Although I have that certification I would never accept a job teaching PreCalculus let alone Calculus. I don’t have a firm enough grasp of the material beyond those courses to do the students justice. Would junior high students benefit from having a teacher who can master the material through algebra or geometry, rather than all the way through…whatever these questions are asking about? I only got 9 right and I’m a darn good Algebra teacher & instructional coach.

I had a similar experience with the Utah certification test. I entered teaching through an alternative route and, though I had taken all of the required math coursework, I was grossly unprepared for the certification test. I remember praying and telling God that he needed to work a miracle because if I didn’t pass, I was going to quit teaching. I passed by three points. The ironic thing was that I still didn’t really have the deep understanding of the content I was teaching that would have helped me and my students most. Things like why a negative a negative times a negative equals a positive, why anything to a zero power equals one, and the fact that the Pythagorean Theorem can be visualized as actual squares – these understandings transformed my teaching but came only after years of quality professional development after I earned my license. I think there is value in learning advanced math like Linear Algebra. However, I think it would be wise for math teacher education programs to require fewer of these courses and to offer and require more depth on the 6-12 content knowledge.

To avoid these tests, and because I have a California clear credential in biology, I spent nearly $10,000 and took 48 units of math to earn a subject matter authorization in math (with a 4.0), and I am still limited in what I can teach .. essentially algebra, geometry. Pretty pathetic.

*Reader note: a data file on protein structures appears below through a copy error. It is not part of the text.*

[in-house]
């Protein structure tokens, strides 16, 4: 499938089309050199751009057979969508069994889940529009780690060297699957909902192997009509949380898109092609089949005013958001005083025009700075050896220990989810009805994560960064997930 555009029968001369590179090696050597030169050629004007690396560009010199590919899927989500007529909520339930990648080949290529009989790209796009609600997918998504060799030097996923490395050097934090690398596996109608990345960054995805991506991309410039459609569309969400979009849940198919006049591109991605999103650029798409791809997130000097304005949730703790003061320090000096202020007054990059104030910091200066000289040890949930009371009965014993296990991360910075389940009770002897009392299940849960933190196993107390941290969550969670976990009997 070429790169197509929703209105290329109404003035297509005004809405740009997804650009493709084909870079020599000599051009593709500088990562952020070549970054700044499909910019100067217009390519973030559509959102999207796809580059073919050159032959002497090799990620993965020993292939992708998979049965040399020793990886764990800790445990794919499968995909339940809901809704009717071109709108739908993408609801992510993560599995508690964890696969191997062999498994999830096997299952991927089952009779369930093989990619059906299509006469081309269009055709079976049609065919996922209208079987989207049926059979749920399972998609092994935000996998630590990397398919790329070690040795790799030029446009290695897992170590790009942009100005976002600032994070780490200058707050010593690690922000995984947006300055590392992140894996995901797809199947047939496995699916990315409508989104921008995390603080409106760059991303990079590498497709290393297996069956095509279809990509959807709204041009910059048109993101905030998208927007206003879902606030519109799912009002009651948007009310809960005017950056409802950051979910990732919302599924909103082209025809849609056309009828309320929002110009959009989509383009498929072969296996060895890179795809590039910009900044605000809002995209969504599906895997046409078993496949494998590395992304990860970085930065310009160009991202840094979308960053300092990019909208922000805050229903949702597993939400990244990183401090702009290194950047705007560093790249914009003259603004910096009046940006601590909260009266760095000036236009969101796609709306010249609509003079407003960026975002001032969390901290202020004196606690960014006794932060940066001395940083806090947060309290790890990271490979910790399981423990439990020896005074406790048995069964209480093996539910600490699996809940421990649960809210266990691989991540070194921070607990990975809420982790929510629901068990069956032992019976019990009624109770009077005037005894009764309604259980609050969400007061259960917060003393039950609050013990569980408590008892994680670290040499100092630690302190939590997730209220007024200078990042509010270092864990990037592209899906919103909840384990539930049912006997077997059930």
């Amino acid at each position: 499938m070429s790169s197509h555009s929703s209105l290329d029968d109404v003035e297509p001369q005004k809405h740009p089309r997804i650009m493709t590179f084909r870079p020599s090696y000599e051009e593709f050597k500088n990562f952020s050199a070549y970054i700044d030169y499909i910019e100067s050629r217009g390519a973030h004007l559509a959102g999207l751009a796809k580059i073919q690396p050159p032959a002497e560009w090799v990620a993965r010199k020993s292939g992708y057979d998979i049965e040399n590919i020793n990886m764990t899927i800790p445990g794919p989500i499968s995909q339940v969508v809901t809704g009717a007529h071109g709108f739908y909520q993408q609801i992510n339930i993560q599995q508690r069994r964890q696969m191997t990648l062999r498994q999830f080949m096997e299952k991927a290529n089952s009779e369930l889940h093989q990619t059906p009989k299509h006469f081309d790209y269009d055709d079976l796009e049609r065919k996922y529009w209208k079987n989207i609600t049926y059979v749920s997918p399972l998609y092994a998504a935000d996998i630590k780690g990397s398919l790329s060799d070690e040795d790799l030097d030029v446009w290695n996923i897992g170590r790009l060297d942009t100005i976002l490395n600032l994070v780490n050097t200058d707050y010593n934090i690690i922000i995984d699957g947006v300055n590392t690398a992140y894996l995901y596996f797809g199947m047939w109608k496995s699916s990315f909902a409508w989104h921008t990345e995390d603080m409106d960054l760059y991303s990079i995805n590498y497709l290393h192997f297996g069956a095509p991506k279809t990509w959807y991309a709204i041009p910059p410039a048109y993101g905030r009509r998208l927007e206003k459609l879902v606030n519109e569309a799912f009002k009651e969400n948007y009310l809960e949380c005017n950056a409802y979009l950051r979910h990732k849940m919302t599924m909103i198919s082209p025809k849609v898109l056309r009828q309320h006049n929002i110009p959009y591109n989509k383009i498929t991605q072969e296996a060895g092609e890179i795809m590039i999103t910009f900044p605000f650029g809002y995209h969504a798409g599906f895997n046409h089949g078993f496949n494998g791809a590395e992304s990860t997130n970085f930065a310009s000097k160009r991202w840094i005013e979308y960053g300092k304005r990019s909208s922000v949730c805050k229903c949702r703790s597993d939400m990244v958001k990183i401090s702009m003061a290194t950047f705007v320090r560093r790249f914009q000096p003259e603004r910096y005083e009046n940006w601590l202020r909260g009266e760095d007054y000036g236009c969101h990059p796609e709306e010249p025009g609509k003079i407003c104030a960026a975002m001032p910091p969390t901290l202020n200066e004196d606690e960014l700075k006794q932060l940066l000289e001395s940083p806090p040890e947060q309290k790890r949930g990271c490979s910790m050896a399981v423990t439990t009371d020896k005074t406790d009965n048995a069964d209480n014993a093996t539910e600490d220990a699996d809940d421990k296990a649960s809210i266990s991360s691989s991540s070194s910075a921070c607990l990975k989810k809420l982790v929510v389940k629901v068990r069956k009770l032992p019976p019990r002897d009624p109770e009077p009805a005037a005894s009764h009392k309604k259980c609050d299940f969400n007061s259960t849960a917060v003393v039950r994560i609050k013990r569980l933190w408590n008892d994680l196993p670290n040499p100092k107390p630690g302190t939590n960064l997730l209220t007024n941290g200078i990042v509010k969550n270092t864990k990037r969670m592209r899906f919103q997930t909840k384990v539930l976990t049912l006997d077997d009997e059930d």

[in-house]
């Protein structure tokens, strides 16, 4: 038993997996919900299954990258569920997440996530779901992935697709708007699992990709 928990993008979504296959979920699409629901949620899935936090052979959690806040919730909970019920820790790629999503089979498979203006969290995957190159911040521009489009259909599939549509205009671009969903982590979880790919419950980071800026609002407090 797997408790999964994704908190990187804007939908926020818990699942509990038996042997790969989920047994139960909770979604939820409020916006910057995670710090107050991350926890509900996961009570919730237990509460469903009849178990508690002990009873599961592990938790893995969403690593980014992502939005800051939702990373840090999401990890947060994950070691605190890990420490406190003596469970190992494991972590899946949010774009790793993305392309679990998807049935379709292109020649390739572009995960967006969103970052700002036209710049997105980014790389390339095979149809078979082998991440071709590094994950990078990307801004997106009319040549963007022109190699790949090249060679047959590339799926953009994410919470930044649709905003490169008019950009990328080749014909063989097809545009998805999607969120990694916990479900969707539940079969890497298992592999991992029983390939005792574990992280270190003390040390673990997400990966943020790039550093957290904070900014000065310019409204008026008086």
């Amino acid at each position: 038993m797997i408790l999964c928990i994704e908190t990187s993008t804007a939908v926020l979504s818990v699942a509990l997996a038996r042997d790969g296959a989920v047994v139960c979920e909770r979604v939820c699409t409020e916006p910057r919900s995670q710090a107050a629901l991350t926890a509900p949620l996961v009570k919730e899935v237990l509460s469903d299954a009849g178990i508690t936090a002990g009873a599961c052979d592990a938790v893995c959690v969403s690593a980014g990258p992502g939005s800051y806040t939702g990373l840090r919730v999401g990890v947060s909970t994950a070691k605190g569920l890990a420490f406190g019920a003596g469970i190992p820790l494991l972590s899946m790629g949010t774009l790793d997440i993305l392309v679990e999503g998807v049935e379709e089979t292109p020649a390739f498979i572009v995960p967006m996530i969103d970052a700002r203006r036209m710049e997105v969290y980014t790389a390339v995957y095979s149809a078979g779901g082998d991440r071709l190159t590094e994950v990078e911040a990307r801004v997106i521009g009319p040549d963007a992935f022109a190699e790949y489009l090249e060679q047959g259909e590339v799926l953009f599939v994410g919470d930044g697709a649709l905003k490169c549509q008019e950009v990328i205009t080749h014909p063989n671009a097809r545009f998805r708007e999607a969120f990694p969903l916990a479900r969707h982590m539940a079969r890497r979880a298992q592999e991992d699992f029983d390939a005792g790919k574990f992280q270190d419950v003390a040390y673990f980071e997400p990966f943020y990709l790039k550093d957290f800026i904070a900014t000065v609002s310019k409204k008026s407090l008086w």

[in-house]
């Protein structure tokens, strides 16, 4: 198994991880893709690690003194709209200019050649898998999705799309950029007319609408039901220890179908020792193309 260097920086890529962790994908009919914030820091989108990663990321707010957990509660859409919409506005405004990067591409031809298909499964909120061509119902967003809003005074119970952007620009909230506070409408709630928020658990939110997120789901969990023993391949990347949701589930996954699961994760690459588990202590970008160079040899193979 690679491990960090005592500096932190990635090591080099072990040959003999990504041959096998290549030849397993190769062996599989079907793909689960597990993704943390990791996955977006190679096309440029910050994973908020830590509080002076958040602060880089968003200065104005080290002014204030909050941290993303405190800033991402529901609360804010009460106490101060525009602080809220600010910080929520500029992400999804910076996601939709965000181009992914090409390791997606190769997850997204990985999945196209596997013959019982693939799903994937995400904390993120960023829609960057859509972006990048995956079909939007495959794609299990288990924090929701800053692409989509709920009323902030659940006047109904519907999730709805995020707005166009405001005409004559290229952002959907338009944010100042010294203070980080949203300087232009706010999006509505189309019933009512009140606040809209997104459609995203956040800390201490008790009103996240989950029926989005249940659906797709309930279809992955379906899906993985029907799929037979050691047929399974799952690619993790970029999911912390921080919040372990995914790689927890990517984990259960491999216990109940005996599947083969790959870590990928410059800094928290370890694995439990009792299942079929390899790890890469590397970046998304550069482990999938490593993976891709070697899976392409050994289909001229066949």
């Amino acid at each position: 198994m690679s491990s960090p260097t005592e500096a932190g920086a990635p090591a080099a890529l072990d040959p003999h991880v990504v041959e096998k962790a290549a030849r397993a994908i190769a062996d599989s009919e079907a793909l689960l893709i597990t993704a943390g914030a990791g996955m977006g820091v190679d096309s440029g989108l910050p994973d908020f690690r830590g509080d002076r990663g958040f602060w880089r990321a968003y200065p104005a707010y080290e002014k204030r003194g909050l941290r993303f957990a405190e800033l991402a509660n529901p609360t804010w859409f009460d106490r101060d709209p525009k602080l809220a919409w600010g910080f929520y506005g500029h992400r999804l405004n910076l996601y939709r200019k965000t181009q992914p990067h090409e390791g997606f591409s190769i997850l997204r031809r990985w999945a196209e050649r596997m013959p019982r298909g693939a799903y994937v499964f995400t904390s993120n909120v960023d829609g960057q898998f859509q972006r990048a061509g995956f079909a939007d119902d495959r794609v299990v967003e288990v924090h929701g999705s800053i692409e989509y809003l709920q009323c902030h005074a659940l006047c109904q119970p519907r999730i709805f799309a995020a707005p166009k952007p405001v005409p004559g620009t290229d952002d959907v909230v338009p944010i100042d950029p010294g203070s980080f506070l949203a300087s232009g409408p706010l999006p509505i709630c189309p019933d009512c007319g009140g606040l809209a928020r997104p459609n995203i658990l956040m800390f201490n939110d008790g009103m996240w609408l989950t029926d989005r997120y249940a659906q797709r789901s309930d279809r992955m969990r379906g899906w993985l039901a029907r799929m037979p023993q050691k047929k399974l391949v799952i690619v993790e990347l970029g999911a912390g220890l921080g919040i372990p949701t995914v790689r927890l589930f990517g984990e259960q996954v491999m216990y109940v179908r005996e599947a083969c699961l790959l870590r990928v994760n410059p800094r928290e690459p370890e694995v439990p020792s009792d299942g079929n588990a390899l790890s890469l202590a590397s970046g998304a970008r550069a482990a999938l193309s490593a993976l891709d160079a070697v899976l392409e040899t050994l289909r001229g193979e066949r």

It’s actually college-level abstract algebra. Usually a third-year course for math majors with strong preparation.

Other attempts at reform don’t seem to be succeeding, either. See this article on edTPA: https://mobile.edweek.org/c.jsp?cid=25920011&item=http%3A%2F%2Fapi.edweek.org%2Fv1%2Fblog%2F83%2Findex.html%3Fuuid%3D79912

I live in Illinois. I didn’t major in math and got an additional endorsement. Its the only test I’ve ever thought I failed, and contained almost nothing that I would ultimately teach. I took it before finishing my course work so I knew I was a little unprepared but the questions above brought back the feeling. I studied with my friend who did engineering at Northwestern and he found them hard with a higher level of math than I had. There were few sample questions so I mostly knew I couldn’t do things but wasn’t even clear what they were. I didn’t even read answer choices for many questions because there was no point–I couldn’t make anything of the question. I finished first in a room of several hundred people (most taking other tests; there were 1-2 others taking math content) because there were so many things I guessed on. Ultimately, I did pass on my first try…by 1 point.

I wish the test had more to do with subject matter we’d teach. They could even have some sort of specialist test for people who will teach especially advanced math. Oh, and there was no statistics whatsoever (guess what I teach). It felt like the point was to make me feel like I wasn’t good enough honestly.

Aspiring math teacher here. I have learned so much from your blog and videos — thank you!

For some of the non-California readers, maybe worth clarifying that with a Foundational level authorization (“middle school math”) one can teach through and including Algebra 2/Elementary Stat at any K-12 grade level (including at high schools). The “high school math” authorization allows the holder to teach courses beyond that.

Some Alg 2 content is not too far off from the CSET example Problem 2 in your post.

In my opinion, the big disconnect arises from the fact that the Foundational authorization doesn’t align with current middle school curriculum. Few (hardly any?) public middle schools in California offer Alg 2 or Statistics!

What would you think of something like the following:

Adjust the Foundational authorization to cover only, say, through Alg I/Geometry.

Pre-existing Foundational-level authorization holders could continue to teach through Alg 2/Stat.

CSET I and II would cover algebra (including basic linear algebra)/number theory/probability+basic stat/geometry/basic trig.

CSET III would cover calculus and the abstract algebra/higher-level linear algebra/higher level statistics topics, etc.